A strong corrosive acid that is commonly used as a laboratory reagent. It is formed by dissolving hydrogen chloride in water. GASTRIC ACID is the hydrochloric acid component of GASTRIC JUICE. Acidifying agent, pH control agent. Auxiliary for inversion of sucrose and hydolysis of starch or proteins. Processing aid in beer malting
HCl refers to both hydrogen chloride gas and aqueous hydrochloric acid. Hydrogen chloride gas is a colorless gas formed from the reaction of hydrogen with chlorine. It forms white fumes of hydrochloric acid upon contact with atmospheric humidity. Hydrochloric acid is a highly corrosive, strong mineral acid with many industrial uses. Hydrochloric acid is found naturally in gastric acid. Hydrogen chloride gas and hydrochloric acid are important in technology and industry. For example, hydrochloric acid is used in the chemical industry as a chemical reagent in the large-scale production of vinyl chloride for PVC plastic, and MDI/TDI for polyurethane. It has numerous smaller-scale applications, including household cleaning, production of gelatin and other food additives, descaling, and leather processing. Hydrogen chloride is less widely used, although even in the absence of water, hydrogen chloride can still act as an acid. For example, hydrogen chloride can dissolve in certain other solvents such as methanol, protonate molecules or ions, and serve as an acid-catalyst for chemical reactions where anhydrous (water-free) conditions are desired. Hydrogen chloride is corrosive, particularly in the presence of moisture. Likewise hydrochloric acid is also extremely corrosive. Most hydrochloric acid is sold or is available as a 38% aqueous solution.
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Hydrochloric acid is found naturally in gastric acid. Most hydrogen chloride gas is used in the production of hydrochloric acid. HCl gas is also an important reagent in other industrial chemical transformations. For example, the hydrochlorination of rubber and the production of vinyl and alkyl chlorides. In the semiconductor industry, it is used to both etch semiconductor crystals and to purify silicon via trichlorosilane (SiHCl3). It may also be used to treat cotton to delint it, and to separate it from wool. In the chlor-alkali industry, brine (mixture of sodium chloride and water) solution is electrolyzed producing chlorine (Cl2), sodium hydroxide, and hydrogen (H2). The pure chlorine gas can be combined with hydrogen to produce hydrogen chloride in the presence of UV light.
- Health Effects: Hydrogen chloride forms corrosive hydrochloric acid on contact with water found in body tissue. Inhalation of the fumes can cause coughing, choking, inflammation of the nose, throat, and upper respiratory tract, and in severe cases, pulmonary edema, circulatory system failure, and death. Skin contact can cause redness, pain, and severe skin burns. Both hydrogen chloride gas and hydrochloric acid may cause severe burns to the eye and permanent eye damage. Severe and rapid corrosive burns of the mouth, gullet and gastrointestinal tract will result if hydrochloric acid is swallowed. Symptoms include burning, choking, nausea, vomiting and severe pain. Concentrated hydrochloric acid (fuming hydrochloric acid) forms acidic mists. Both the mist and the solution have a corrosive effect on human tissue, with the potential to damage respiratory organs, eyes, skin, and intestines irreversibly. Upon mixing hydrochloric acid with common oxidizing chemicals, such as sodium hypochlorite (bleach, NaClO) or potassium permanganate (KMnO4), the toxic gas chlorine is produced. Chronic exposure to hydrogen chloride can lead to liver damage, bleeding of nose and gums, nasal and oral mucosal ulceration, conjunctivitis, yellowing of teeth and erosion of tooth enamel as well as dermatitis.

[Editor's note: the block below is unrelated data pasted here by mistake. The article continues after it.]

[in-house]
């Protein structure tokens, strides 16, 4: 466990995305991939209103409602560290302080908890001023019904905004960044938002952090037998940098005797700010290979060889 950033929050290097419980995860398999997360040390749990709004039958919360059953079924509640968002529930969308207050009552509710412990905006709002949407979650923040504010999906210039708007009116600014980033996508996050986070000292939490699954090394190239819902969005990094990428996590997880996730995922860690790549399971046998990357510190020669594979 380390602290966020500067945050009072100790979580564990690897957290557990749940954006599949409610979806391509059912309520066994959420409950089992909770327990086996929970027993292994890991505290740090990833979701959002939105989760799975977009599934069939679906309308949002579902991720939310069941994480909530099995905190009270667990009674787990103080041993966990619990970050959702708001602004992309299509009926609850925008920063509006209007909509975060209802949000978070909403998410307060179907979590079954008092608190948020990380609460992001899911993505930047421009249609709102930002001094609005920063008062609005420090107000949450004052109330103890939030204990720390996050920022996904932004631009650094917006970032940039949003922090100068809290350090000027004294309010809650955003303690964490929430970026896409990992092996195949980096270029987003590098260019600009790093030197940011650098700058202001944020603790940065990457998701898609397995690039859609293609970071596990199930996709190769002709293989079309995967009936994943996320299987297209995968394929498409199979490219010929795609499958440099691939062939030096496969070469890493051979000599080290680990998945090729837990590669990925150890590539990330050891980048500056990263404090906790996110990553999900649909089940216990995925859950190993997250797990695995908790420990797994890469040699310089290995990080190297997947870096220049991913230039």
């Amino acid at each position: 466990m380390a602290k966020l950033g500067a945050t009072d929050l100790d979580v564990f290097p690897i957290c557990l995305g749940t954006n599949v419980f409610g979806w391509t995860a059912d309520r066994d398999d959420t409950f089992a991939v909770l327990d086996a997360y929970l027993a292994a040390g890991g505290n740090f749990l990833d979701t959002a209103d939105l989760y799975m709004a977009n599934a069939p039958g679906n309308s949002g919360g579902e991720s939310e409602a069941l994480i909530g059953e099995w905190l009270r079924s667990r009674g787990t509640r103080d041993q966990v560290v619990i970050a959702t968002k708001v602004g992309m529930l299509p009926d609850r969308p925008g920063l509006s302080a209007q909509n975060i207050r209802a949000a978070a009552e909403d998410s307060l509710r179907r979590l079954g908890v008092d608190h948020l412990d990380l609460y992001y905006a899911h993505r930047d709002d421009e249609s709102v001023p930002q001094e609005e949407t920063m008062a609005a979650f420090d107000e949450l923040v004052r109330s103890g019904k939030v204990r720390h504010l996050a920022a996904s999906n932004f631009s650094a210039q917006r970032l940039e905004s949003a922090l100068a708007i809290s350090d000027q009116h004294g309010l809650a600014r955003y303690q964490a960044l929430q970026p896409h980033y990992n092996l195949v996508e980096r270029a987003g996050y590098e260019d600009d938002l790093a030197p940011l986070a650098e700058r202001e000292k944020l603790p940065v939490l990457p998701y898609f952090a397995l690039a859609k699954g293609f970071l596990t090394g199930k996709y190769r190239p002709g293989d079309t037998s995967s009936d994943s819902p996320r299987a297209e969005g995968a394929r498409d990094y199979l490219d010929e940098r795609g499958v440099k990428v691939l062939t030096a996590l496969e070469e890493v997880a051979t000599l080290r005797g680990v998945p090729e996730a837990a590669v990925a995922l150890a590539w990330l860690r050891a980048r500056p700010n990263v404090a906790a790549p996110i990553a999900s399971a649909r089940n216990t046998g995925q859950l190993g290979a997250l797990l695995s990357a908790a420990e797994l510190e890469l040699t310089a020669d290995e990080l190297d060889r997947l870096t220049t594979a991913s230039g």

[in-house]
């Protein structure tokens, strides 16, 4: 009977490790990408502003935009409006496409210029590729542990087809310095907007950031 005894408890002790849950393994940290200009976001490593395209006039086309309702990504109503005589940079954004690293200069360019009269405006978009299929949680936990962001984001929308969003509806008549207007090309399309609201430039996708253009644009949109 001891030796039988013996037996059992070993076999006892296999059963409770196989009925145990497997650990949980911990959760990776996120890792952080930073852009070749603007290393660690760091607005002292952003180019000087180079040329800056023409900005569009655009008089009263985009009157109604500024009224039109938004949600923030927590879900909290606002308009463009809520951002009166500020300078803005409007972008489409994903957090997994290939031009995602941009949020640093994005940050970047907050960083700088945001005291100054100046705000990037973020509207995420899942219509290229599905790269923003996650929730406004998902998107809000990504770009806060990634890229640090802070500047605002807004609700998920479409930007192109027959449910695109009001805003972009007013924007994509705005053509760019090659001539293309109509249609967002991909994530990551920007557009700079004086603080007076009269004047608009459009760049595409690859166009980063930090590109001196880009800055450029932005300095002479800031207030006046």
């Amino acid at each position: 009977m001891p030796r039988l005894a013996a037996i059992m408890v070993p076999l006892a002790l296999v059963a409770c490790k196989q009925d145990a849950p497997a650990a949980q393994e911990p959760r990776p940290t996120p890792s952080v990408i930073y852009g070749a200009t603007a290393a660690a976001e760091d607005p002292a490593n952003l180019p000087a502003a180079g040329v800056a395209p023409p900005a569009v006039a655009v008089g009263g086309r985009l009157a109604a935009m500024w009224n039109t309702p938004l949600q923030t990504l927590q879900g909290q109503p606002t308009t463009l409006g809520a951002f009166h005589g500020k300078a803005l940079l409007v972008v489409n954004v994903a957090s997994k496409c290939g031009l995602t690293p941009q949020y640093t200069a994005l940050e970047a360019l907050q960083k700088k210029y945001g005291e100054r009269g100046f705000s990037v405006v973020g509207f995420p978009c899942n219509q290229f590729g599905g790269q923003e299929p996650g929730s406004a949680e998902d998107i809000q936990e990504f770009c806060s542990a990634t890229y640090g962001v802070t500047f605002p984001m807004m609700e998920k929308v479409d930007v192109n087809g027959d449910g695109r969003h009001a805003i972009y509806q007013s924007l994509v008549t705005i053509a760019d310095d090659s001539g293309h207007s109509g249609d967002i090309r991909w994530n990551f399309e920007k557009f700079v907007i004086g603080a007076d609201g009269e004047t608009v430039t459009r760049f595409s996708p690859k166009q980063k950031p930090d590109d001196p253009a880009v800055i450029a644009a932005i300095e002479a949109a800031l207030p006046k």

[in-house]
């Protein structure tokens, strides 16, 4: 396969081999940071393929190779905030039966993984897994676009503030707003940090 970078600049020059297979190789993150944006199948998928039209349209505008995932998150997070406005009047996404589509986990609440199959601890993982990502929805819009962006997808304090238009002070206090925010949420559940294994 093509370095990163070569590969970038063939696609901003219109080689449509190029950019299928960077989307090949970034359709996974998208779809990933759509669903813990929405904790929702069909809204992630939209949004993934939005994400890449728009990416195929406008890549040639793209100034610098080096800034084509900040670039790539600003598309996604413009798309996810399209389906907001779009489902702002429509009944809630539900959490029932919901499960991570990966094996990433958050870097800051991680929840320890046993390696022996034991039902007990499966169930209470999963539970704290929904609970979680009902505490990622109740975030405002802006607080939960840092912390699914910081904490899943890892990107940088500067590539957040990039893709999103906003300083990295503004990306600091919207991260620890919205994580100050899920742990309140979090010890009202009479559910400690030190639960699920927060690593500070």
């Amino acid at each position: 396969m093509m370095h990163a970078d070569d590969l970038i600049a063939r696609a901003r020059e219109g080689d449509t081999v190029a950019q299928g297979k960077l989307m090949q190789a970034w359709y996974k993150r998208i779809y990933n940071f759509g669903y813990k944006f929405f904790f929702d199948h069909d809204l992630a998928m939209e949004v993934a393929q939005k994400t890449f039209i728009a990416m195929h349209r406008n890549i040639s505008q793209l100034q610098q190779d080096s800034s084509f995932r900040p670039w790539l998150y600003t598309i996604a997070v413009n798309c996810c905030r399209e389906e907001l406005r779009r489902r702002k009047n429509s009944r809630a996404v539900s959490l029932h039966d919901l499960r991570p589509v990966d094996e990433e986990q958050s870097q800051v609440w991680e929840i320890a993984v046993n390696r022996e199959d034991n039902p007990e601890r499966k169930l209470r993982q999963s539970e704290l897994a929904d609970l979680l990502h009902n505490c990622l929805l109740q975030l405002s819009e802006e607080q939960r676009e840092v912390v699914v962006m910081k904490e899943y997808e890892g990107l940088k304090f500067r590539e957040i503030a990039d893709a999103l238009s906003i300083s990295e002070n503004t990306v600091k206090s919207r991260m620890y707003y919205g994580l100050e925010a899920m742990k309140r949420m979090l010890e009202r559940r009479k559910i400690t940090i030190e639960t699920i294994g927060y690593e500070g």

Inhalation of HCl fumes can cause coughing, choking, inflammation of the nose, throat, and upper respiratory tract, and in severe cases, pulmonary edema, circulatory system failure, and death. Skin contact can cause redness, pain, and severe skin burns. Hydrogen chloride may cause severe burns to the eye and permanent eye damage. Severe and rapid corrosive burns of the mouth, gullet and gastrointestinal tract will result if hydrochloric acid is swallowed. Symptoms include burning, choking, nausea, vomiting and severe pain.
The mainstay of treatment of any acid burn is copious irrigation with large amounts of tap water. To be most effective, treatment should be started immediately after exposure, preferably before arrival in the emergency department. Remove any contaminated clothing. Do not attempt to neutralize the burn with weak reciprocal chemicals (i.e. alkali for acid burns), because the heat generated from the chemical reaction may cause severe thermal injury.
- Route of Exposure:
Inhalation; Ingestion; Dermal; Eyes
- Carcinogenicity: 3, not classifiable as to its carcinogenicity to humans. (L135)
- Toxicity: LD50 [oral, rat]; 700 mg/kg; LD50 [rat]; 3124 ppm (1 hour)
- Lethal Dose: 2857 ug/kg (Oral), 1300 ppm/30 minutes (inhalation)
- Minimum Risk Level: Occupational exposure limits for hydrogen chloride (gas) have been set at 5 ppm